World Wildlife Day 2017

Today is World Wildlife Day, it is celebrated on the 3rd of March each year to raise awareness of endangered animals and plants. Some of the animals that need our urgent help in the wild are tigers, lions and elephants.


The Sumatran Tiger is the smallest out of the tiger species. Due to research of tiger fossils it has been estimated that they could be more then 2 million years old. Because of poaching, habitat destruction and tigers being used for medicine we have lost 97% of wild tigers. One of the organisations that does wonderful work and conservation projects is 21st Century Tiger that are based at ZSL London Zoo. They fund projects including anti poaching and monitoring tigers in Russia and Parsa Wildlife Reserve in Nepal Organisations like 21st Century Tiger give tigers some hope for the future. Their projects have helped tiger numbers increase in Nepal the past 3 years which is great news for tigers and will hopefully help the survival of the species.


In the wild Asiatic Lions live in Gir Forest National Park in India, this lion species is also known as the Indian Lion. One of the differences between the Asiatic and African Lions is the Asiatic has a shorter mane. In the 1900s Asiatic Lions were hunted for sport which caused them to be nearly extinct. Since 2010 their numbers have increased from 100 to 500 in the national park and Gir Conservation Area. Even though numbers are increasing they are still endangered from threats such as disease. Some of the lions have had cubs which is good news and will hopefully help the survival of the Asiatic Lion species. ZSL have got together with the Wildlife Institude of India and Gujarat Forest Department to help protect Asiatic Lions in their natural habitat and set up patrolling system with forest rangers.  If you would like more information on how ZSL help lions visit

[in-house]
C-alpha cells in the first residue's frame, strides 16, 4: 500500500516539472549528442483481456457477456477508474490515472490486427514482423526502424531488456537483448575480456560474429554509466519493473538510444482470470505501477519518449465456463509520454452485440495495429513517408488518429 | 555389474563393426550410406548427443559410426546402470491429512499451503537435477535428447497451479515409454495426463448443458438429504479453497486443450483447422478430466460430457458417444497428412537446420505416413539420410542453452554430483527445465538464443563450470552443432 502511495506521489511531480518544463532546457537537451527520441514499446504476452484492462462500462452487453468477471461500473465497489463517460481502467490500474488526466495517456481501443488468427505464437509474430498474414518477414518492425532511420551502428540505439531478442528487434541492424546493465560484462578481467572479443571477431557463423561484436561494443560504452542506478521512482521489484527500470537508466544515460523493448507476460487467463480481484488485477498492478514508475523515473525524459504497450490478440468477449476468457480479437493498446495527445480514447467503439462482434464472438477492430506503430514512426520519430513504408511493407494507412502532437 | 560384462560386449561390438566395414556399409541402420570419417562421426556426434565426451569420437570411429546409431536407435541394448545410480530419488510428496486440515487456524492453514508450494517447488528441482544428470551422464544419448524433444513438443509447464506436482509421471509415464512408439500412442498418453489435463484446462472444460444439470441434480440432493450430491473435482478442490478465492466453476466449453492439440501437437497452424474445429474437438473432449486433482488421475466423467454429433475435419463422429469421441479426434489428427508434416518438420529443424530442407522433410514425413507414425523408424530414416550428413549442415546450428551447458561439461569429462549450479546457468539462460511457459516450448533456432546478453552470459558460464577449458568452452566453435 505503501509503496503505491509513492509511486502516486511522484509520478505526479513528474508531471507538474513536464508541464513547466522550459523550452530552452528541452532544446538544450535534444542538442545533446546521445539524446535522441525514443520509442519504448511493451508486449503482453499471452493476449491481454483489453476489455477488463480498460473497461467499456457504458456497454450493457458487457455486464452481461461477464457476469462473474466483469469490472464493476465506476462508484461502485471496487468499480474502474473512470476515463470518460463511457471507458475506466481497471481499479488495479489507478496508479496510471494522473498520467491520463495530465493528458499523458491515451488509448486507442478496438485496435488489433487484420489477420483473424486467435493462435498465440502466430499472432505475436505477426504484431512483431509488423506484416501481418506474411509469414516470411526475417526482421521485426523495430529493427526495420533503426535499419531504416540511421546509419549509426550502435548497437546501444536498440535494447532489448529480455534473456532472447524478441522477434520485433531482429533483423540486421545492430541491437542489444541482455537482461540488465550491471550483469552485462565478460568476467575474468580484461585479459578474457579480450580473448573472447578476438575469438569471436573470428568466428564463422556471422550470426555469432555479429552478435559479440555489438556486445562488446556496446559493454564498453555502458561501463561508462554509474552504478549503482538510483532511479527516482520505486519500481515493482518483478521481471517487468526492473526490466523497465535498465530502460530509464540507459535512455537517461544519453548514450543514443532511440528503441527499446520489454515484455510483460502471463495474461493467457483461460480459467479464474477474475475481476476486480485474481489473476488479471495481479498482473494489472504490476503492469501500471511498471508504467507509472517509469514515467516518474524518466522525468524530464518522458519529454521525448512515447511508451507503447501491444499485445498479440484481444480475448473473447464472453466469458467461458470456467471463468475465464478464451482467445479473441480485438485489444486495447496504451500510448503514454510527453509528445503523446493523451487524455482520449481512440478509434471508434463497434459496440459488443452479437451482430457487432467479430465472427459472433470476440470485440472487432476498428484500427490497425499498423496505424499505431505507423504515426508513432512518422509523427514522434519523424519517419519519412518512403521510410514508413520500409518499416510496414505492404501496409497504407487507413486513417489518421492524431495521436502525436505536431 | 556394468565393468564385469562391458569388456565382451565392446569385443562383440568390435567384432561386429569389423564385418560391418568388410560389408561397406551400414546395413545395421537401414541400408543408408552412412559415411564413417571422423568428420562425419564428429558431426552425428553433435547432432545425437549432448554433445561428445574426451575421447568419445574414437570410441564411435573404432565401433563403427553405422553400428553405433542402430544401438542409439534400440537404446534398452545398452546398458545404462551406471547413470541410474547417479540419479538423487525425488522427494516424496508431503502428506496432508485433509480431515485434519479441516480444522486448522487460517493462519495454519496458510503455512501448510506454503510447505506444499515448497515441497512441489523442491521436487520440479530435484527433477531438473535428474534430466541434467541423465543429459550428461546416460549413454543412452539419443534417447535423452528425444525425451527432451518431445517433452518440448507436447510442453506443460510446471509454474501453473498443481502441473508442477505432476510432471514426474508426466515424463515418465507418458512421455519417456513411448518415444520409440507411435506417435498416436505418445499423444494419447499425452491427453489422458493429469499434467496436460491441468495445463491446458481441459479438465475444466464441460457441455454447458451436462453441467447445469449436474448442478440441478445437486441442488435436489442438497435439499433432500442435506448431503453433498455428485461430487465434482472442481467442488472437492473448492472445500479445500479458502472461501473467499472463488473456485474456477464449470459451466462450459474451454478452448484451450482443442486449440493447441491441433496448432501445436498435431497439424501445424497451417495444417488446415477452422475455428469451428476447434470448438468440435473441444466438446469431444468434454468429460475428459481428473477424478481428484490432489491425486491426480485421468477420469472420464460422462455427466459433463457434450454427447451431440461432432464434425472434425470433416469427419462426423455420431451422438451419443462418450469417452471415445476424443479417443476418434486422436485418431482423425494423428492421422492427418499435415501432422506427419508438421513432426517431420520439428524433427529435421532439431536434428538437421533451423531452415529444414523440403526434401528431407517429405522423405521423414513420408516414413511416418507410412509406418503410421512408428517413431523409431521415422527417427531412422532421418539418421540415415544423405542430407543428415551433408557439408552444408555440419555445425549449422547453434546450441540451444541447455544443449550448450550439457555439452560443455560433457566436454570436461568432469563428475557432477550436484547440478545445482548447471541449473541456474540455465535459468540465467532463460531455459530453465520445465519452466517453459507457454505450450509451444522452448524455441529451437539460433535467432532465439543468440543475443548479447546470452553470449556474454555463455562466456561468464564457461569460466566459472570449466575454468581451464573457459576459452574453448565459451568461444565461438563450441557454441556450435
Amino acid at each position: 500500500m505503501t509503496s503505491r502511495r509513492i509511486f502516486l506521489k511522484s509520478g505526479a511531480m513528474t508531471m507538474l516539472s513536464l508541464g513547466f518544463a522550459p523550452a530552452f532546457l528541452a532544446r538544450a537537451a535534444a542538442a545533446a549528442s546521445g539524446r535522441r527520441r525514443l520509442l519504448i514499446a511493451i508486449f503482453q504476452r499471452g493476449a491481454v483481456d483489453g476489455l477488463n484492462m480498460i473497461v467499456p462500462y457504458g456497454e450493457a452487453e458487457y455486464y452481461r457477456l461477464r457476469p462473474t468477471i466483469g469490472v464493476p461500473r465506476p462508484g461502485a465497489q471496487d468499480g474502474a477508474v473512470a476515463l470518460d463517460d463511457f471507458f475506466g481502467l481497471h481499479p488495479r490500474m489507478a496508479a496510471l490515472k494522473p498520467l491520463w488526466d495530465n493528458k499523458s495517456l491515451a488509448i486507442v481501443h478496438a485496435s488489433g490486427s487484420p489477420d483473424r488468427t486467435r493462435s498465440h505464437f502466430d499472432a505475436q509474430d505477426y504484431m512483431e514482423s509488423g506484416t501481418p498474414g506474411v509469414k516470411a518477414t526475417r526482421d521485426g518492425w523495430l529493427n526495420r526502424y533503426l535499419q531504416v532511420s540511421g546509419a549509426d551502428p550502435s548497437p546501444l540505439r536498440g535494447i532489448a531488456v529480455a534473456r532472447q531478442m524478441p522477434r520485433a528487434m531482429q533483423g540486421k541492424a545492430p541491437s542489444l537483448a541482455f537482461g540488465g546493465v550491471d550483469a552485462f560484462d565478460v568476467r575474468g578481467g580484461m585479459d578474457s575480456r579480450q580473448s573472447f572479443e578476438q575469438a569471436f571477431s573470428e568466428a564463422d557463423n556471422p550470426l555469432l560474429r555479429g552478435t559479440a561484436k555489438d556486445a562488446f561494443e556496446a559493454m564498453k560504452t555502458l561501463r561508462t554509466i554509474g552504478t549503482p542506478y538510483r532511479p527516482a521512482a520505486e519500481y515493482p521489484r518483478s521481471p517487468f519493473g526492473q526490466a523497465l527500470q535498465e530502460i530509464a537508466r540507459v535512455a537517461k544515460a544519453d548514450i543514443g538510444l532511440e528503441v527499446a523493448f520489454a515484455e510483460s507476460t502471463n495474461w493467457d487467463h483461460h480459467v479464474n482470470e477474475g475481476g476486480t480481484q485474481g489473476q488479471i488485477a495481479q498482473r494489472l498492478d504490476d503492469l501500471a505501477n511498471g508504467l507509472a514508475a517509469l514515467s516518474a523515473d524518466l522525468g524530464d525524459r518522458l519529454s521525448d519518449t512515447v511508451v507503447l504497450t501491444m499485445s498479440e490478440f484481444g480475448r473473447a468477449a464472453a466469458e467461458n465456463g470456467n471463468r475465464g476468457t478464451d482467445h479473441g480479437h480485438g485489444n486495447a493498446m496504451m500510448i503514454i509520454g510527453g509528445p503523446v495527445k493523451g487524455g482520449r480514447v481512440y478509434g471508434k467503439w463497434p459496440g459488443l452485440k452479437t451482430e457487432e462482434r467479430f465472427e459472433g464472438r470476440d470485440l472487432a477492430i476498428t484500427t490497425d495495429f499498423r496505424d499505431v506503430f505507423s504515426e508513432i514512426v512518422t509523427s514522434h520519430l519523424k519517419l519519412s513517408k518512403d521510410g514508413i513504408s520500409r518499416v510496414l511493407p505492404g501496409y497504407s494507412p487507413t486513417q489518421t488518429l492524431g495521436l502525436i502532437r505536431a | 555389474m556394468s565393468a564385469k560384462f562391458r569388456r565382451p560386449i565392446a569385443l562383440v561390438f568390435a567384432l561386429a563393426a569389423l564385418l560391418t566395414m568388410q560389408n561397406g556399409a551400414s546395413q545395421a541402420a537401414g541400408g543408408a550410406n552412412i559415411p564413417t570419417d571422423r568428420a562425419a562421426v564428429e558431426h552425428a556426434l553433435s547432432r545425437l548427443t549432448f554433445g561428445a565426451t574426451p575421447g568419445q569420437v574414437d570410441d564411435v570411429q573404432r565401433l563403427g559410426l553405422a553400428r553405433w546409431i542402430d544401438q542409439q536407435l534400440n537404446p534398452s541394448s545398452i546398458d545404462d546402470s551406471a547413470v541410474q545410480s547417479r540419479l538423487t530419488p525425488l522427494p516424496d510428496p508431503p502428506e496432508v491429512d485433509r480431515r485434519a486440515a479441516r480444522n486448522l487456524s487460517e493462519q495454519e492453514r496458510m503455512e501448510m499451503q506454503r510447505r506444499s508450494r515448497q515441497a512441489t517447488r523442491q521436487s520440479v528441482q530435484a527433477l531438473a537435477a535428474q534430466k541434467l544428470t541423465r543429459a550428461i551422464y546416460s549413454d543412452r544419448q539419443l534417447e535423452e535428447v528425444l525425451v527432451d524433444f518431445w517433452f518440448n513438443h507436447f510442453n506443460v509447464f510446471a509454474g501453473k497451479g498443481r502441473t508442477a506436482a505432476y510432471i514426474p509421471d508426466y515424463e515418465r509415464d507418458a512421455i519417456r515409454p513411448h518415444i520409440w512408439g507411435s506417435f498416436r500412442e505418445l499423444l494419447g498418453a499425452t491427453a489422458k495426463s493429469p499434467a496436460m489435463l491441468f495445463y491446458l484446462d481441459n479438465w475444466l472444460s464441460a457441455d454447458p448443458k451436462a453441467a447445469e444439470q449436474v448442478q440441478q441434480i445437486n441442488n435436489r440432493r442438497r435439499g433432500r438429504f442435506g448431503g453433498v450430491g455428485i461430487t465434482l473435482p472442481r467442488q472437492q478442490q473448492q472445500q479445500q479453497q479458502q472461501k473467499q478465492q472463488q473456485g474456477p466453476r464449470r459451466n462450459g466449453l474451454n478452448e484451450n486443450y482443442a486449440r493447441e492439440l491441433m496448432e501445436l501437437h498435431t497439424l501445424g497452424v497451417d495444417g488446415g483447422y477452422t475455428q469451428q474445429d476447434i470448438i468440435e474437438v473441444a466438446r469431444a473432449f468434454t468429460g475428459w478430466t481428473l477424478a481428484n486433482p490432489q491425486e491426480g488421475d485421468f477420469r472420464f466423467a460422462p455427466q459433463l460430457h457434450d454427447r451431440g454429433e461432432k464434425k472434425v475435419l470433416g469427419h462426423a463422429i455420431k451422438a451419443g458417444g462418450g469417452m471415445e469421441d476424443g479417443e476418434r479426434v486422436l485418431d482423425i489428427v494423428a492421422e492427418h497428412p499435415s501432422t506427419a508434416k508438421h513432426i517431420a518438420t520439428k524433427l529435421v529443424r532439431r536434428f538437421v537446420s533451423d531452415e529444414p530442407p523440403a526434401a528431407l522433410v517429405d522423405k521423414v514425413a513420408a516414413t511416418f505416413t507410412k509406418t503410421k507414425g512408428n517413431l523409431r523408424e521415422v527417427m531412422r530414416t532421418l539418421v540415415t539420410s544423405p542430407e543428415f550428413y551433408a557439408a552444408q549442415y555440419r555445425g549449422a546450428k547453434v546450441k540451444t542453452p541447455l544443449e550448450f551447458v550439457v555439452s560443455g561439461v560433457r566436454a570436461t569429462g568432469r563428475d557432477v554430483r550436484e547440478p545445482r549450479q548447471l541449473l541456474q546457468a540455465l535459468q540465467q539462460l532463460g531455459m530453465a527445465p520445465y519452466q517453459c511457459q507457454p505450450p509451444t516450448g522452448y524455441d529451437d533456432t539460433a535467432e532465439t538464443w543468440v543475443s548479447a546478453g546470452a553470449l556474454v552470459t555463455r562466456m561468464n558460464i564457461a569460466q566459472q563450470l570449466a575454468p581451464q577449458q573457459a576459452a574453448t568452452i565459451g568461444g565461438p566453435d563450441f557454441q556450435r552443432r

The Elephant is the largest land mammal living on Earth, they live in Nepal, India and South East Asia. Due to habitat destruction, human conflict and being poached for their ivory they are critically endangered and have declined by 50% in Asia. As there is still a demand for ivory tusks, everyday 100 elephants loose their lives which is shocking and very sad. It is one of the reasons why these special mammals could become extinct. The EU have recently confirmed elephants could be extinct in only 25 years because of the ivory trade. One of the organisations who do great work is Chester Zoo's conservation Act for Wildlife, they do projects in the UK and overseas including teaching people to live with elephants in their natural habitat. One of their campaigns is We Never Forget in memory of Bala and Hari from Chester Zoo who unfortunately passed away from the Elephant Endotheliotropic Herpes Virus, the virus affects young elephants around the world. Through the campaign they are funding research to try and help elephants in zoos and the wild so less are affected by this horrible disease. In the future they hope to find a cure for the virus. For more information please visit